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‘We’re in a Bind’: California Braces for Rolling Outages as Heatwave Continues

The California Independent System Operator is bracing for rolling outages through Wednesday, after a record-breaking heatwave in the Western U.S. strained energy supplies and necessitated power shut-offs that affected hundreds of thousands of customers over the weekend.

Water Utility Hero of the Week, Litsa Tzotzolis, San Diego County Water Authority

This feature highlights water utility employees in the San Diego region working during the coronavirus pandemic to ensure a safe, reliable and plentiful water supply. The water industry is among the sectors that are classified as essential. Litsa Tzotzolis, San Diego County Water Authority Public Affairs Representative, is the Water Utility Hero of the Week.

Water Authority Awarded $44.4 Million in Long-Running Dispute with LA Agency

A judge has awarded the San Diego County Water Authority $44.4 million in a final judgment of two lawsuits over rates paid to transport water supplies from 2011 to 2014.

The award, announced Friday, included $28.7 million in damages and interest to be paid by the Metropolitan Water District of Southern California, which controls the transport of water from the Colorado River.

The Water Authority had worked for more than a decade to resolve the dispute, which concerned San Diego’s independent supply of water from the river that was carried by Metropolitan Water’s aqueducts and pipelines.

‘The Pie Keeps Shrinking’: Lake Mead’s Low Level Will Trigger Water Cutbacks for Arizona, Nevada

Arizona, Nevada and Mexico will again receive less water from the Colorado River next year under a set of agreements intended to help boost the level of Lake Mead, which now stands at just 40% of its full capacity.

The federal Bureau of Reclamation released projections on Friday showing that Lake Mead, the nation’s largest reservoir, will be at levels next year that continue to trigger moderate cutbacks in the two U.S. states and Mexico.

More Rolling Blackouts Ordered in California Amid Power Shortages and Searing Heat

New rolling blackouts in parts of California were ordered Saturday night as power shortages continued because of an extreme heat wave. Pacific Gas & Electric Co. said Saturday night it was beginning to rotate power outages affecting up to 250,000 customers in Northern and Central California. San Diego Gas & Electric said it also interrupted power to some customers but had restored all service by 7 p.m.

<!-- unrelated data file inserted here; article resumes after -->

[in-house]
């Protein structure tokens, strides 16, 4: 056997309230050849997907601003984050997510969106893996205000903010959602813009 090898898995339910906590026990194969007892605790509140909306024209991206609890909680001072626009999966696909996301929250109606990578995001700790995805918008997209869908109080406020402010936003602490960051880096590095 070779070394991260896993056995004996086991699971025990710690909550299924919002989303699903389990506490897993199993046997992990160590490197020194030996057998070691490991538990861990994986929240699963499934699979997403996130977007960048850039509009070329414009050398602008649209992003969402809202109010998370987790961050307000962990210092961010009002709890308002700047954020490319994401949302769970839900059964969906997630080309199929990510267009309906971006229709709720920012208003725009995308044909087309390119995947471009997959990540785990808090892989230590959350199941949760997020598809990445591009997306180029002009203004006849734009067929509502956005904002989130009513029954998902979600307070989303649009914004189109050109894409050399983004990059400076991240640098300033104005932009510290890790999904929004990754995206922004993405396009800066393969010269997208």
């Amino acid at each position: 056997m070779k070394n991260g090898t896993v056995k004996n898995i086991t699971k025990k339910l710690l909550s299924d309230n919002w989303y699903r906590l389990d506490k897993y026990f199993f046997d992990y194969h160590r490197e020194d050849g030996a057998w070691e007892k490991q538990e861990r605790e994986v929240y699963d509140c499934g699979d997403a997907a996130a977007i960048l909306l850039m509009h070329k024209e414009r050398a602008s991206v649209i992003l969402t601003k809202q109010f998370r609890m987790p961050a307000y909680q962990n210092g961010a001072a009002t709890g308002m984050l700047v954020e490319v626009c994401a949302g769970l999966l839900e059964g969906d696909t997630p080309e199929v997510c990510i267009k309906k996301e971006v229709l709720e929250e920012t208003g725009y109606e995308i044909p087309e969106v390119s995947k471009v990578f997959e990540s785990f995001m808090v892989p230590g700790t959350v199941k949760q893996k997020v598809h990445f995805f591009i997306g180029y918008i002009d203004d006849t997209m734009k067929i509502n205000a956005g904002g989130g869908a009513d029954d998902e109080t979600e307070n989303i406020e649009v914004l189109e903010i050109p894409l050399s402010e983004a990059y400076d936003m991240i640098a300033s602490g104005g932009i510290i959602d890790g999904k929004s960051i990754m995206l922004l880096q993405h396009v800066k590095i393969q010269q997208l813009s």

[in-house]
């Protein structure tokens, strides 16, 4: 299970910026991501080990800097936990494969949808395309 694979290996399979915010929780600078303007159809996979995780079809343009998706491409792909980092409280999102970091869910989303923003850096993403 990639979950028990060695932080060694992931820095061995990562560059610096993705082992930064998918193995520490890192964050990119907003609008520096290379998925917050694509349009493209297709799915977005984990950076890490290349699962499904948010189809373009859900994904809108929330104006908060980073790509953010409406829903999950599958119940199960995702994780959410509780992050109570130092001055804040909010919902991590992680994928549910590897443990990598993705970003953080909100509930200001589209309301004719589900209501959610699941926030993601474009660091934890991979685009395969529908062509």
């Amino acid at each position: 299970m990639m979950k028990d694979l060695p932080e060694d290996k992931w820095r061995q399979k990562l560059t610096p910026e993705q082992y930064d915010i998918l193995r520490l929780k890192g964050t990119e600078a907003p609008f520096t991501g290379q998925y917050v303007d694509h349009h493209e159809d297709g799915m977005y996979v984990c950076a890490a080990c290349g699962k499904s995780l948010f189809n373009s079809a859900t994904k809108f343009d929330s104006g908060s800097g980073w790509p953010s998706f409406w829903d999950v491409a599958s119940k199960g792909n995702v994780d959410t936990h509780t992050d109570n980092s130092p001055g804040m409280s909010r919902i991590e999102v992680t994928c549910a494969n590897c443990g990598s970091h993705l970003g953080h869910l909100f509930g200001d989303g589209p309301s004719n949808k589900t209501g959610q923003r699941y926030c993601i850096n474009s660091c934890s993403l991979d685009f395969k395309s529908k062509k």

IID Facing Another Likely Suit from Another Abatti

While one Abatti brother reportedly plans to take his long-standing quarrel with Imperial Irrigation District over water rights to the California Supreme Court, another one has prepared a claim against the district for revenue he said his business lost through reduced payouts in its water conservation program.

Tuesday’s IID Board of Directors meeting agenda includes a memorandum from its human resources department regarding a financial damages claim against the district by El Centro farmer Jimmy Abatti’s Madjac Farms Inc.

PFAS Issues in California Compounded by Colorado’s PFAS Proliferation

Every year, nearly 40% of California’s water used for drinking, agriculture, and irrigation comes from groundwater sources located in Northern California. During droughts, as much as 60% of water in California is sourced from groundwater. In addition, large quantities of California’s surface water (water found in lakes, rivers, stream, and reservoirs) provides a resource to citizens and farms in the state. However, since the 1922 Colorado River Compact, California is also able to draw up to 4.4 million acre feet per year from the Colorado River.

Aqueduct Project Brought Much-Needed Boon to 1930s Banning

In 1930, while the Great Depression was worsening and the impacts of it were starting to be felt nationwide, the city of Banning received some good news. A major construction project was about to unfold in its backyard, and the city would benefit greatly. The project was the Colorado River Aqueduct of the Metropolitan Water District of Southern California. Starting in the mid-1920s, there had been a series of studies done for bringing water from the Colorado River west to be used in the greater Los Angeles region. In December 1930, the district made the final decision to go with a route that included the San Gorgonio Pass and construction of a major tunnel under Mount San Jacinto.